PhD Dissertation Defense - Yan Heras
Apr 19, 2012 1:00 AM
Integrating Constitutional Cytogenetic Test Result Reports into Electronic Health Records
Location: HSEB 2958
Date: May 2, 2012
Time: 3:00 pm
Supervisory Committee: Stan Huff, M.D.; Arthur Brothman, Ph.D.; Peter Haug, M.D.; Joyce Mitchell, Ph.D; Scott Narus, Ph.D.; Marc Williams, M.D.
Genetic testing is becoming increasingly important to medical practice since the completion of the Human Genome project. To realize the full promise of personalized medicine, we need to first integrate genetic and genomic information into Electronic Health Records (EHRs) as coded and structured data using standards. However, EHRs are not ready for personalized medicine; lack of standardized information models and terminologies for genetic and genomic data representation is recognized as one of the major barriers.
In this study, we have focused on constitutional cytogenetic tests. We first evaluated the Logical Observation Identifiers Names and Codes (LOINC), the de facto vocabulary standard for representing laboratory test names and results, and identified that a gap exists in LOINC to support the integration of cytogenetic test results into EHRs. We analyzed sample clinical reports from several large cytogenetics laboratories, and developed LOINC panels and codes for representing constitutional cytogenetic test findings through the LOINC panel approach. The LOINC committee approved the cytogenetic LOINC panels and officially released them as part of the LOINC database in December 2010. We then followed the well vetted standard development process of Health Level Seven (HL7), developed and balloted a HL7 version 2 implementation guide that details how these LOINC panels are coupled with the messaging standard to transfer cytogenetic test results over the wire. We also described the advantages of coupling the LOINC panel content to HL7 version 2 messages, and why we think this approach could be a practical and efficient way for implementers to develop interfaces that utilize standard information models bound to standard terminologies.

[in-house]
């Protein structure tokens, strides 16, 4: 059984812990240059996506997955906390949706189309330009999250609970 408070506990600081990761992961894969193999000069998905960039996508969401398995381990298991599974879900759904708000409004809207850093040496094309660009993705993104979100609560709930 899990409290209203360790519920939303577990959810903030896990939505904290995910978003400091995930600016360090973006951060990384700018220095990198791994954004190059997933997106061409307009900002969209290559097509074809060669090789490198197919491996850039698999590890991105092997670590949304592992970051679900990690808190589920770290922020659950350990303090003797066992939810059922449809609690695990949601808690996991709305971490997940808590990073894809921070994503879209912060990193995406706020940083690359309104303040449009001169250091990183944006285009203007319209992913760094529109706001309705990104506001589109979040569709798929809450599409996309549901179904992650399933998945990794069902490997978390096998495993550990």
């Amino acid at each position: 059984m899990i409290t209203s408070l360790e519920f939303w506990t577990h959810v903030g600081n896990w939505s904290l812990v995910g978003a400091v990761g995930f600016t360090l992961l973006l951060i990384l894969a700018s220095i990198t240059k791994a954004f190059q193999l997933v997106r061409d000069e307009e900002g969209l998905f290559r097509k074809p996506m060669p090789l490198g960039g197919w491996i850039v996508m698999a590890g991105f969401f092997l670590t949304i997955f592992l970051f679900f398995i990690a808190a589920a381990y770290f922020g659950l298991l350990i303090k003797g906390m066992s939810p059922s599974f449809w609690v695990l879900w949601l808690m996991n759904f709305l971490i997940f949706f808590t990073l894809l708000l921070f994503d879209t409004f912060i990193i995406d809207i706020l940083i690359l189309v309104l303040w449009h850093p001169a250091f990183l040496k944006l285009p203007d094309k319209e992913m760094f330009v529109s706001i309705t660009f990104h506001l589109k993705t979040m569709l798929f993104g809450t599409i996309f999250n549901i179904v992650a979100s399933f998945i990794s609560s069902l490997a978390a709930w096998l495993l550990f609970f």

We have filled the gap that there were no standard information models and no standard terminologies for representing constitutional cytogenetic test results, and have developed the foundation to allow incremental enhancement in the future.
Yan Heras is a Ph.D. Candidate in the Department of Biomedical Informatics at the University of Utah. Currently, she is a senior medical informaticist with Lantana Consulting Group. She has been the lead information analyst for several quality measure respecification projects with Center for Medicare and Medicaid Services (CMS) and National Quality Forum (NQF), and a co-editor to the Quality Reporting Document Architecture (QRDA) Implementation Guide for CDA Release 2 (US Realm). Prior to join Lantana, she was with Intermountain Healthcare for seven years with primary focus on data modeling and terminology.